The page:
As a city, we quietly balk when we have too much investment by foreign nations. We recognize the dangers of someone coming in from the outside and staking financial claims where we live. We know that whoever controls the purse strings, whoever can call in debt markers, has the real power. Yet we fail to see the irony of that being played out in neighborhoods facing down such unchecked development.
Keep in mind the history of how many of those communities were formed. Some were displaced by previous development (see the construction of IUPUI). Some grew up in the shadow of segregation (see the history of America). Some were settled as African American migrants sought increased opportunity and/or escape from racial violence (again, see the history of America). The repeated forces of segregation, red-lining, and neglect by local government come together as the familiar backdrop to the gentrification conversation.
History has repeatedly shown that race, class, and power (economic and political) if combined poorly only leave destruction. Similarly, few like to point out the class and race divisions within art. Art is a tether to elitism, with arts collectives seen as white producers for white consumers. As such, the conversation shifts from “what is art?” to “who’s art is it?” But art can also work to unite. It can pursue social justice across race and class lines, questioning social constructs from privilege to supremacy. If an arts collective is not interested in being part of the community, if it’s not interested in working with the community, then it’s just there to change it. Change it into something they are comfortable with, which, unsurprisingly, looks like a reflection of themselves.
Development shouldn’t equal destruction. Investment in community done well releases the power of the residents, reminds them of the power they already have. In order to have a good reputation in the community, artists, and more importantly those who fund them, need to have a shift from what Reverend Mike Mathers of Broadway United Methodist Church calls a “master” mindset to a “servant” mindset.
A master mindset moves with the arrogance that “we have the answer.” In practice, it looks like them showing up uninvited to bring art to beautify a neighborhood as if no one in the neighborhood has the capacity to do so themselves. A master mindset “rebrands” a neighborhood to attract a new or wealthy demographic. This is why even the simple act of branding/naming is important. Every person wants the power to identify themselves because there is inherent power to the namer. Masters name. The namer has authority over those named so naming becomes political and re-naming becomes erasure.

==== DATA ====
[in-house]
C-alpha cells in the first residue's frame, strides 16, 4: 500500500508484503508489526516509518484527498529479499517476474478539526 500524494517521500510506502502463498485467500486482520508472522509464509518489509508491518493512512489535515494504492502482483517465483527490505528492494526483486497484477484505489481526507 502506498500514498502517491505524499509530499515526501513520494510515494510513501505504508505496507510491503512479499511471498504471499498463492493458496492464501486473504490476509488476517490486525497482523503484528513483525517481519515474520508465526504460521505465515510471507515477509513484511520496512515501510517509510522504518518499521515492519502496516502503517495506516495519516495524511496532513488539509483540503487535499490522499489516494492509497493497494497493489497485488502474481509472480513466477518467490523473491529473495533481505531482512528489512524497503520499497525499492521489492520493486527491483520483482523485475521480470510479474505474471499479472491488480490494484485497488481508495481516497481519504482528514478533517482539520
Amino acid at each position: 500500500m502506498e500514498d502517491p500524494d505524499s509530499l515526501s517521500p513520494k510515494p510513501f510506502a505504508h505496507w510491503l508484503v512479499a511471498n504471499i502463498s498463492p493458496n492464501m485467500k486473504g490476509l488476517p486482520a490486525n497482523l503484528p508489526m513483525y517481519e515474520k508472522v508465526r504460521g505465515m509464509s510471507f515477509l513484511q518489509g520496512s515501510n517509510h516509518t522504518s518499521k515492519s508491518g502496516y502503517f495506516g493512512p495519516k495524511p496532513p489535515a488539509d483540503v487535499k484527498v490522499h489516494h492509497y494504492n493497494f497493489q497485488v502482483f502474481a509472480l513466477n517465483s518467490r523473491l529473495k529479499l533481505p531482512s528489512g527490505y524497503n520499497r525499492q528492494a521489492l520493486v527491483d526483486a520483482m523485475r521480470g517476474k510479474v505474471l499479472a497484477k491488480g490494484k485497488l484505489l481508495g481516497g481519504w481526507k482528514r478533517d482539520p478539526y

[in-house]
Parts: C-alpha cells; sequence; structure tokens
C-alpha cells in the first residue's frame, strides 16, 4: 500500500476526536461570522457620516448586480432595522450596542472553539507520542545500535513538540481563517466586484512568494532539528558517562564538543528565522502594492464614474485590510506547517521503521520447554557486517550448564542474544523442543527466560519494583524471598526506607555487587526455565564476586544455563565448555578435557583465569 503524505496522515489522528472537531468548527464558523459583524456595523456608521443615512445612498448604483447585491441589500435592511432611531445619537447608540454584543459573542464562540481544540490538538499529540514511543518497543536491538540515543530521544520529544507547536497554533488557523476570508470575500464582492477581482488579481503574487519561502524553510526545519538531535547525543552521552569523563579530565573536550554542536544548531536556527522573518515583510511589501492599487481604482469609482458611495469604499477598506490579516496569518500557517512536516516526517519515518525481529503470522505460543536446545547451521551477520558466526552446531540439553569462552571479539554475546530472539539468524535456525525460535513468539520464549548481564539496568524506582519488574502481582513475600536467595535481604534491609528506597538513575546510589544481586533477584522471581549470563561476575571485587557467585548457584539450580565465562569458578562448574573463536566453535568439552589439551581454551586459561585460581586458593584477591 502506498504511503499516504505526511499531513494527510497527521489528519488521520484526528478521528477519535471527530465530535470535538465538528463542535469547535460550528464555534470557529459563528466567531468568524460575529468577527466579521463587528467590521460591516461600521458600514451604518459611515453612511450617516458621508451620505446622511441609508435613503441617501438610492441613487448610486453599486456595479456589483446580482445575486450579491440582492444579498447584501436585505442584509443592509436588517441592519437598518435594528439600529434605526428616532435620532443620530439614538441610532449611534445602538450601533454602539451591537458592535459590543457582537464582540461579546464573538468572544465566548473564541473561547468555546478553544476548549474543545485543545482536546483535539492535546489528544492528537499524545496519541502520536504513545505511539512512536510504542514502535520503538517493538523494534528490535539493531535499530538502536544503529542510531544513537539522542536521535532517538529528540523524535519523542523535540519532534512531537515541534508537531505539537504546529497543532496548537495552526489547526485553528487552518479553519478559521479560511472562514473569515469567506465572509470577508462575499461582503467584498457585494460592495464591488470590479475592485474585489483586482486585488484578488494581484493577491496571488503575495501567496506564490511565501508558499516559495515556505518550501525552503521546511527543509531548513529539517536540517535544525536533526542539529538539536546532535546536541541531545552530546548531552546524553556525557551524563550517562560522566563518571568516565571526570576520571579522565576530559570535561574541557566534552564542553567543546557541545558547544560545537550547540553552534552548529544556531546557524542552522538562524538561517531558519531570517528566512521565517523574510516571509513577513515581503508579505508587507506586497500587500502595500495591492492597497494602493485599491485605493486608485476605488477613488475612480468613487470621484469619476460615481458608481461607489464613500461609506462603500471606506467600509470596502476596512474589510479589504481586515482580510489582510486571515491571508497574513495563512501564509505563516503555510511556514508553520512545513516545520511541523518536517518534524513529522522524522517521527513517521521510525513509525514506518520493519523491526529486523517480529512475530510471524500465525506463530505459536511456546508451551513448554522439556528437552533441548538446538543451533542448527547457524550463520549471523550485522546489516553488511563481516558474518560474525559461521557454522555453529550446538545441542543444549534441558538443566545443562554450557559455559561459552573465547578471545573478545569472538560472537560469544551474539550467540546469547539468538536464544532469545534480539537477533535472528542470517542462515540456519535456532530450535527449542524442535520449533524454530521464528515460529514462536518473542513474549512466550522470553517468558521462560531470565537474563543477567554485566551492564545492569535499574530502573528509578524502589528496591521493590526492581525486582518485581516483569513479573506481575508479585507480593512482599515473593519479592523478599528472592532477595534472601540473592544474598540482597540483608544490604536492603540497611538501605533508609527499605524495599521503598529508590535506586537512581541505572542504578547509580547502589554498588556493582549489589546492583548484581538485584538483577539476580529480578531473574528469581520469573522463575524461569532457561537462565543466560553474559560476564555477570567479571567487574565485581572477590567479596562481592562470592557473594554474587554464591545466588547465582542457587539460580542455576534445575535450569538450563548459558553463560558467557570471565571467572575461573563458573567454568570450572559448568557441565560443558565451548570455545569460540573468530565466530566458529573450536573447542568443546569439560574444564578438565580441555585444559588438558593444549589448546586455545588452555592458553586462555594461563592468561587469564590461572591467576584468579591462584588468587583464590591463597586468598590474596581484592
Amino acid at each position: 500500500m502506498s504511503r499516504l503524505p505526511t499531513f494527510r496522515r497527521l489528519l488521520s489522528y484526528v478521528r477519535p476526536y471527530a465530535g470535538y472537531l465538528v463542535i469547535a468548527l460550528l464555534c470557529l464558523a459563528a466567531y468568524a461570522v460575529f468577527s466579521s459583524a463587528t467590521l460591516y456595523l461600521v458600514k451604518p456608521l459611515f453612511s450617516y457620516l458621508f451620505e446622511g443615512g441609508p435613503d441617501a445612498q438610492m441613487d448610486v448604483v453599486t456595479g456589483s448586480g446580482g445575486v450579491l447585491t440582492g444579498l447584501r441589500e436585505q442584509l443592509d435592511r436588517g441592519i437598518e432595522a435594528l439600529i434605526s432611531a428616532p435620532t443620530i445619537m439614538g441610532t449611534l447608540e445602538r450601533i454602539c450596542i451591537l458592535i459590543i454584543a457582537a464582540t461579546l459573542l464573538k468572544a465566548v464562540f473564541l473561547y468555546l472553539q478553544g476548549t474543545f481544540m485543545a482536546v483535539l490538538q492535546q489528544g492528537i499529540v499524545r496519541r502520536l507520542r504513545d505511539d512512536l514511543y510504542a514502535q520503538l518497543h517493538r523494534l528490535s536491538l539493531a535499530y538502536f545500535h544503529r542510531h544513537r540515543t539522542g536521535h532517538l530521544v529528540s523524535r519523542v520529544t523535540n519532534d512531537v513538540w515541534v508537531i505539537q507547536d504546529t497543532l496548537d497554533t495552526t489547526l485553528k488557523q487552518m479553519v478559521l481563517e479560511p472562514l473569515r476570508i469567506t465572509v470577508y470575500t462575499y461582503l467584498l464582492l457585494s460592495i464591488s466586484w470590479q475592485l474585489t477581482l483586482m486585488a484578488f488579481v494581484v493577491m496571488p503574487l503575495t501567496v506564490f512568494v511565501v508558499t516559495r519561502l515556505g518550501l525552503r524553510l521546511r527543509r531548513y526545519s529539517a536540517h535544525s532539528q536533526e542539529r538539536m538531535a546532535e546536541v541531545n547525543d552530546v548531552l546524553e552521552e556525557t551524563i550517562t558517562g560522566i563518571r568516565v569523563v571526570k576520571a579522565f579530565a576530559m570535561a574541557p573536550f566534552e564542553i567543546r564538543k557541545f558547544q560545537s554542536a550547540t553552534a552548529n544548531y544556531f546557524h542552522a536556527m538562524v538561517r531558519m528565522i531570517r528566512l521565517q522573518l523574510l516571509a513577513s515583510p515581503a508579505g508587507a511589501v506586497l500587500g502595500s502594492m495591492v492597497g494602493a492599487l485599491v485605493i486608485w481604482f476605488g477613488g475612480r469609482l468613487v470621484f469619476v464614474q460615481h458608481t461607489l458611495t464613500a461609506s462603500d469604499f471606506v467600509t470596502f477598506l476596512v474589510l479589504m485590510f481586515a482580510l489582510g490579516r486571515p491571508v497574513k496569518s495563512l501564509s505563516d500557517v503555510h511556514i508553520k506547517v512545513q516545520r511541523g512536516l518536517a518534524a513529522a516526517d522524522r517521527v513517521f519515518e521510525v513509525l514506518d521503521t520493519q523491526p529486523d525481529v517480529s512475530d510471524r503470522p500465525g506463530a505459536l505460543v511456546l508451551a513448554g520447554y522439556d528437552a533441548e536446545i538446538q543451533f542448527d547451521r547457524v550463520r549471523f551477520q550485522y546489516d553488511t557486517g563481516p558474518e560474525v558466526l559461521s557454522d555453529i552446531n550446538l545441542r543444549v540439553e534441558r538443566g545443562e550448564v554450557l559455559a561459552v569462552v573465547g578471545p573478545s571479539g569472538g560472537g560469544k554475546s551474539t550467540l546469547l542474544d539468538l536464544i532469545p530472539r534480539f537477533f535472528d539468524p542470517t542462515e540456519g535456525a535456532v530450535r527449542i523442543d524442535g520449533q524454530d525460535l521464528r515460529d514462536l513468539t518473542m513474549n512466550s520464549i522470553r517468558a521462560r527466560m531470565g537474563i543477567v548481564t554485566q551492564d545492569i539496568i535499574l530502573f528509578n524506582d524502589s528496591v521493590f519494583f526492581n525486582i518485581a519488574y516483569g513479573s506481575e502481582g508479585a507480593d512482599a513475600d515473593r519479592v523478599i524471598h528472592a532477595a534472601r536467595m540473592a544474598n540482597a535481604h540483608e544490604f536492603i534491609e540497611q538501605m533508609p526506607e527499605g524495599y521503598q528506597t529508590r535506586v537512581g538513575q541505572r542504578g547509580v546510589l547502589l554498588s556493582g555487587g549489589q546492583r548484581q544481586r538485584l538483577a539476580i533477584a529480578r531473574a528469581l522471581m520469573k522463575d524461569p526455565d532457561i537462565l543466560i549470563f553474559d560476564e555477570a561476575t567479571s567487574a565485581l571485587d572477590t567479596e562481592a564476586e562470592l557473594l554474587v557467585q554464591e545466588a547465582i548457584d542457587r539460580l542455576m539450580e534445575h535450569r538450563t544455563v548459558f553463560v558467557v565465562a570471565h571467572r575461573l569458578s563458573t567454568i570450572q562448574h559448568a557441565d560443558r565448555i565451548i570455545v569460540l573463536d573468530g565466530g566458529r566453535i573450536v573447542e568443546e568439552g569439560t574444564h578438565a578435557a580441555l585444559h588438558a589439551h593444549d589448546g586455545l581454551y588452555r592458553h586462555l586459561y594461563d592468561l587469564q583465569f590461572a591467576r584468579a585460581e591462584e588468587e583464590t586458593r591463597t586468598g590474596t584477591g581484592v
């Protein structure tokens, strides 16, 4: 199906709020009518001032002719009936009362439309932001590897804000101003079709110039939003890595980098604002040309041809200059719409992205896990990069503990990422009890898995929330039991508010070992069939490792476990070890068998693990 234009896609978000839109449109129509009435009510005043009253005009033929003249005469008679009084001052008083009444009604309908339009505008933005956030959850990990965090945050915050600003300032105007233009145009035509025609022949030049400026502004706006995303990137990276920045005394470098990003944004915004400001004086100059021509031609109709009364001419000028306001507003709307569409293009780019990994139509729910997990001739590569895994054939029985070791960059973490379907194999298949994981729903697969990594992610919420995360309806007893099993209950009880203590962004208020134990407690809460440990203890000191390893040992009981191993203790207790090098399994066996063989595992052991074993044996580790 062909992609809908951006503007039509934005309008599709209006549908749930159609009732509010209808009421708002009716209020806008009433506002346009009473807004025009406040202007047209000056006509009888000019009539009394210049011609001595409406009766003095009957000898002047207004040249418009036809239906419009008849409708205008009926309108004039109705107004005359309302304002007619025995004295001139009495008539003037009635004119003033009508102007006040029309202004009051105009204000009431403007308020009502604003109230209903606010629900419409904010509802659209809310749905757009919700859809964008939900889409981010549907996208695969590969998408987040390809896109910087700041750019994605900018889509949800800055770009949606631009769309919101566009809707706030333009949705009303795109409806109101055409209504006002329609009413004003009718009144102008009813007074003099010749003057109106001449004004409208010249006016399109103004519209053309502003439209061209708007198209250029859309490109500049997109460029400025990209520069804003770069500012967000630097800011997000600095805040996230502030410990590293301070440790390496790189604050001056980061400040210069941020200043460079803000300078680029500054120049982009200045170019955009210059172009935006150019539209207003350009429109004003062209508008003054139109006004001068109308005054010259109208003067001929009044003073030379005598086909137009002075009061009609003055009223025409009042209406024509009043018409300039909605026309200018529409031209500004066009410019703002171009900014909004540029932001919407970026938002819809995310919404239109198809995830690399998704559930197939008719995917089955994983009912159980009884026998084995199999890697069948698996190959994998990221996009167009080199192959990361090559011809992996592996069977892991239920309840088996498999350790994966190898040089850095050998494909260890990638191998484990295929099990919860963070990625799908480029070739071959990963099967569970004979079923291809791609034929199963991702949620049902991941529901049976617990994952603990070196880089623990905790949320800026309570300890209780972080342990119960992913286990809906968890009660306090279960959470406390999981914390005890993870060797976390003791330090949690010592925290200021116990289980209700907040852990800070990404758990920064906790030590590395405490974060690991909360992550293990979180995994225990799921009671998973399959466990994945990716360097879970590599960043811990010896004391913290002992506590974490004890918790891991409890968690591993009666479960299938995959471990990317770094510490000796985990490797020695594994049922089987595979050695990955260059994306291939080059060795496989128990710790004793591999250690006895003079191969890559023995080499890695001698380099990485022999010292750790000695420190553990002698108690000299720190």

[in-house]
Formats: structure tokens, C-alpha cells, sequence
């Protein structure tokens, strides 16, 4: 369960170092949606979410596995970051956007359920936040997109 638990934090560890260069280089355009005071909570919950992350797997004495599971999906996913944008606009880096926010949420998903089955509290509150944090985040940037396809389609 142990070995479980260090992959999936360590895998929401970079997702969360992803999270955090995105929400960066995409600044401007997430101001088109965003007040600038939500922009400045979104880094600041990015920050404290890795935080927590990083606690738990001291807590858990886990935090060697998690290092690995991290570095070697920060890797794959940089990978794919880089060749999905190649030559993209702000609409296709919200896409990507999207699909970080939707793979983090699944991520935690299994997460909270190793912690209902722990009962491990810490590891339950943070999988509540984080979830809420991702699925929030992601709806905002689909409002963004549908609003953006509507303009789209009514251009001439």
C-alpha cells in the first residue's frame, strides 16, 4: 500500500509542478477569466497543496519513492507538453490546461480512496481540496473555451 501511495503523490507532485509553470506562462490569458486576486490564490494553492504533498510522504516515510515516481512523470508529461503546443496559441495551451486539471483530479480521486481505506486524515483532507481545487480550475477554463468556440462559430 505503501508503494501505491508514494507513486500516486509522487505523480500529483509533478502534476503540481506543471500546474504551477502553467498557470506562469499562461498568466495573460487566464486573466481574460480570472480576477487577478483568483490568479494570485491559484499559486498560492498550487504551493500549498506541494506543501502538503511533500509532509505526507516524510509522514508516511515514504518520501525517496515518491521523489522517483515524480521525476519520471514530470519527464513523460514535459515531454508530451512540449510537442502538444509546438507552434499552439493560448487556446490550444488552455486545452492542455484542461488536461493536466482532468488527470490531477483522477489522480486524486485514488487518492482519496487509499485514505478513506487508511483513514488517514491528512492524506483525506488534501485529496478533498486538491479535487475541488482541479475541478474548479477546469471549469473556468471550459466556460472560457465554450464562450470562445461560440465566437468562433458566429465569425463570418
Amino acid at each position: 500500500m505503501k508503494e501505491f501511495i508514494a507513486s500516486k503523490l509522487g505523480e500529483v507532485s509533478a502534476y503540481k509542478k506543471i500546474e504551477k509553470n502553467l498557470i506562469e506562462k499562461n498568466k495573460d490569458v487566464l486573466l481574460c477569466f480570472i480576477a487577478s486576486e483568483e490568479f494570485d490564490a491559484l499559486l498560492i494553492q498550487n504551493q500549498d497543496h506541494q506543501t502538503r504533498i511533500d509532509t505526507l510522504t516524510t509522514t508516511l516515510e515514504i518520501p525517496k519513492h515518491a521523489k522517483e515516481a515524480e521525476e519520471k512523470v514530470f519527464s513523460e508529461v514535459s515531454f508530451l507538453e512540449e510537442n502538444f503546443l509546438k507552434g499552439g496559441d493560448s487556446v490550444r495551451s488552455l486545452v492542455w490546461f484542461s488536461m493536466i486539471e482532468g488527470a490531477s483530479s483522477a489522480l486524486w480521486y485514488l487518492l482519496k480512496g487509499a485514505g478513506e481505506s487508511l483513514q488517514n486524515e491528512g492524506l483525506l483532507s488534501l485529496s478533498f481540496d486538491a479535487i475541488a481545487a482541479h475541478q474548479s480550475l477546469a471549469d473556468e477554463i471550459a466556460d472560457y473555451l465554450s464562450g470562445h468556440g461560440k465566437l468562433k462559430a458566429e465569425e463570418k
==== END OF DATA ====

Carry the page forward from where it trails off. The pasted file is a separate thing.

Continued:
Under a servant model, a person asks “how can we support what you’re already doing?” A servant follows the community. Servants serve. Servants go do the research and asks questions of their neighbors. They go and talk to everyone within the first few blocks around them and begin to build trust equity. They tap into the creativity and passions of the people within their community rather than just bring in more people like them.
The problem isn’t engagement, it’s the process. Just as “game recognizes game,” in the chase of grants “money recognizes money.” Arts collectives suffer mission drift and identity loss as they write grants about places they’ve never been to work on people they don’t know. As they mount projects more about glitz and glamour to get their name in the paper in order to get more funding. If there are no guiding principles beyond chasing money, the door to gentrification opens.
Responsible investment in neighborhoods brings positive change that can benefit everyone: repaired sidewalks, fixed streetlights, additional green space, cleaned waterways, and the elimination of food deserts. The current residents want this. Community development done in a healthy way requires a commitment to the people of their community. It recognizes the inherent dignity and worth of its neighbors. A new model of community development and resident engagement through art collectives begins with learning to collaborate, demonstrating a partnership between organizations, activists, residents, and artists to serve and better our communities. It can help rebuild the social fabric. Listen to what your neighbors want. Know what your neighbors are doing. Let your neighbors know “we see you and we value you.” We risk losing the role of the artist as prophet, to speak truth to power. As part of art’s role is to reveal our humanity, what makes us most human, it must demonstrate a radical imagining of art to capture story, reflect story, to protest, and to protect.
“Charity to urban black communities is NOT the equivalent of transformative Justice. You can give charitably to a community for years but not contribute to its fundamental transformation towards human flourishing. In many ways, if your only posture to that community is charity you may actually exacerbate and embolden poverty and degradation in a community.” -Anthony Smith